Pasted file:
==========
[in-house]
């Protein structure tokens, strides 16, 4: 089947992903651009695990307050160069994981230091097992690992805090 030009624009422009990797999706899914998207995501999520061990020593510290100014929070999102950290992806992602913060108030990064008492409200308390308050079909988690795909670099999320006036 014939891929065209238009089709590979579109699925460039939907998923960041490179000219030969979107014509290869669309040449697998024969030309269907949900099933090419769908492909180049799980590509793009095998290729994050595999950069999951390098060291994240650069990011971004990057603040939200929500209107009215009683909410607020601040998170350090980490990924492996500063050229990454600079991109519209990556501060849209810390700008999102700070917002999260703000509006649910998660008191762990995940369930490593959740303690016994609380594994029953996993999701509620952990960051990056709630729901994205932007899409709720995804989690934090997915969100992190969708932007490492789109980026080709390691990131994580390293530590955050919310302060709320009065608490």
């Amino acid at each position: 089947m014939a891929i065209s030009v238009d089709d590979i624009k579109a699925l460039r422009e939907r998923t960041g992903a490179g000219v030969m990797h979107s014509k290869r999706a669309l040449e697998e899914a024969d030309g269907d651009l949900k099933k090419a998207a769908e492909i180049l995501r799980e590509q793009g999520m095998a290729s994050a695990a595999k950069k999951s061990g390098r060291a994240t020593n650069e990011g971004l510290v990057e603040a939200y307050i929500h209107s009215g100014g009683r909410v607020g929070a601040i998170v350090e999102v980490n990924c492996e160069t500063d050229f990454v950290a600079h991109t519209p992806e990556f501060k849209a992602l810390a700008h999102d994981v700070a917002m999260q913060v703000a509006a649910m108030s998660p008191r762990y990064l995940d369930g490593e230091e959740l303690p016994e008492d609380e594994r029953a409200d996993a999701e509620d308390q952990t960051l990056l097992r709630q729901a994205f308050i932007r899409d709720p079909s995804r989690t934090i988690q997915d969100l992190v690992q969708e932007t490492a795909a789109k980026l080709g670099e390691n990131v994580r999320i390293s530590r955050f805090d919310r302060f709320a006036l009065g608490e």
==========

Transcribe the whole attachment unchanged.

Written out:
[in-house]
């Protein structure tokens, strides 16, 4: 089947992903651009695990307050160069994981230091097992690992805090 030009624009422009990797999706899914998207995501999520061990020593510290100014929070999102950290992806992602913060108030990064008492409200308390308050079909988690795909670099999320006036 014939891929065209238009089709590979579109699925460039939907998923960041490179000219030969979107014509290869669309040449697998024969030309269907949900099933090419769908492909180049799980590509793009095998290729994050595999950069999951390098060291994240650069990011971004990057603040939200929500209107009215009683909410607020601040998170350090980490990924492996500063050229990454600079991109519209990556501060849209810390700008999102700070917002999260703000509006649910998660008191762990995940369930490593959740303690016994609380594994029953996993999701509620952990960051990056709630729901994205932007899409709720995804989690934090997915969100992190969708932007490492789109980026080709390691990131994580390293530590955050919310302060709320009065608490």
């Amino acid at each position: 089947m014939a891929i065209s030009v238009d089709d590979i624009k579109a699925l460039r422009e939907r998923t960041g992903a490179g000219v030969m990797h979107s014509k290869r999706a669309l040449e697998e899914a024969d030309g269907d651009l949900k099933k090419a998207a769908e492909i180049l995501r799980e590509q793009g999520m095998a290729s994050a695990a595999k950069k999951s061990g390098r060291a994240t020593n650069e990011g971004l510290v990057e603040a939200y307050i929500h209107s009215g100014g009683r909410v607020g929070a601040i998170v350090e999102v980490n990924c492996e160069t500063d050229f990454v950290a600079h991109t519209p992806e990556f501060k849209a992602l810390a700008h999102d994981v700070a917002m999260q913060v703000a509006a649910m108030s998660p008191r762990y990064l995940d369930g490593e230091e959740l303690p016994e008492d609380e594994r029953a409200d996993a999701e509620d308390q952990t960051l990056l097992r709630q729901a994205f308050i932007r899409d709720p079909s995804r989690t934090i988690q997915d969100l992190v690992q969708e932007t490492a795909a789109k980026l080709g670099e390691n990131v994580r999320i390293s530590r955050f805090d919310r302060f709320a006036l009065g608490e």